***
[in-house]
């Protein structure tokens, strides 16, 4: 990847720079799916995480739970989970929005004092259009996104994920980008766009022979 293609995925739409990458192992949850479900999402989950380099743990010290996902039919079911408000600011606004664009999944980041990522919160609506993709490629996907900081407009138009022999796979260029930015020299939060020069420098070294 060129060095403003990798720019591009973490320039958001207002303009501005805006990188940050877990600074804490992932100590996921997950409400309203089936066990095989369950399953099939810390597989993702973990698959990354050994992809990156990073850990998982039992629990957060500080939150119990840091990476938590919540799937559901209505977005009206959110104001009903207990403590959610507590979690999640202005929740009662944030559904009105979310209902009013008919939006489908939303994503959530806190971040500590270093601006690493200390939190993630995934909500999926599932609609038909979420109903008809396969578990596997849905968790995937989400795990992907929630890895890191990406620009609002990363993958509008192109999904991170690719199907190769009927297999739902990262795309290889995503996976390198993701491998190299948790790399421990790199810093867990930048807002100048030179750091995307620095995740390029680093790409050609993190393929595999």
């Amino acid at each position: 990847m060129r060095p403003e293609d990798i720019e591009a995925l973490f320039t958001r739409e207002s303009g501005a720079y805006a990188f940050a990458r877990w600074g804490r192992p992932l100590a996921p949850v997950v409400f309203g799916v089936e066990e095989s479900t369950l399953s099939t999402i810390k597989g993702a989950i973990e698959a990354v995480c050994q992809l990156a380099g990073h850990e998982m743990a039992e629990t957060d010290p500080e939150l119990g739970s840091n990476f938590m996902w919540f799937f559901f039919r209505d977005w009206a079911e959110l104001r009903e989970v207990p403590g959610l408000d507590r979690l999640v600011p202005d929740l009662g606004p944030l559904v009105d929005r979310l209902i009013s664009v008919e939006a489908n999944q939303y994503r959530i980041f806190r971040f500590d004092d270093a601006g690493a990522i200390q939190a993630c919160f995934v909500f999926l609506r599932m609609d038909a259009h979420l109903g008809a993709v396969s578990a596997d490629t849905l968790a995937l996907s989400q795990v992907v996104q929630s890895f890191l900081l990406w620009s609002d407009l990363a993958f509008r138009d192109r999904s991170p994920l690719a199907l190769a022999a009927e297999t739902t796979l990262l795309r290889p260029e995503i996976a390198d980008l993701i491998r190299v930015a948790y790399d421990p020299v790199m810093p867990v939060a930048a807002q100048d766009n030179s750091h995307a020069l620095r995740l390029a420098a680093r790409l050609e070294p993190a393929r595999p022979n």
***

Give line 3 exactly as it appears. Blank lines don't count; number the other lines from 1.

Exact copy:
């Amino acid at each position: 990847m060129r060095p403003e293609d990798i720019e591009a995925l973490f320039t958001r739409e207002s303009g501005a720079y805006a990188f940050a990458r877990w600074g804490r192992p992932l100590a996921p949850v997950v409400f309203g799916v089936e066990e095989s479900t369950l399953s099939t999402i810390k597989g993702a989950i973990e698959a990354v995480c050994q992809l990156a380099g990073h850990e998982m743990a039992e629990t957060d010290p500080e939150l119990g739970s840091n990476f938590m996902w919540f799937f559901f039919r209505d977005w009206a079911e959110l104001r009903e989970v207990p403590g959610l408000d507590r979690l999640v600011p202005d929740l009662g606004p944030l559904v009105d929005r979310l209902i009013s664009v008919e939006a489908n999944q939303y994503r959530i980041f806190r971040f500590d004092d270093a601006g690493a990522i200390q939190a993630c919160f995934v909500f999926l609506r599932m609609d038909a259009h979420l109903g008809a993709v396969s578990a596997d490629t849905l968790a995937l996907s989400q795990v992907v996104q929630s890895f890191l900081l990406w620009s609002d407009l990363a993958f509008r138009d192109r999904s991170p994920l690719a199907l190769a022999a009927e297999t739902t796979l990262l795309r290889p260029e995503i996976a390198d980008l993701i491998r190299v930015a948790y790399d421990p020299v790199m810093p867990v939060a930048a807002q100048d766009n030179s750091h995307a020069l620095r995740l390029a420098a680093r790409l050609e070294p993190a393929r595999p022979n």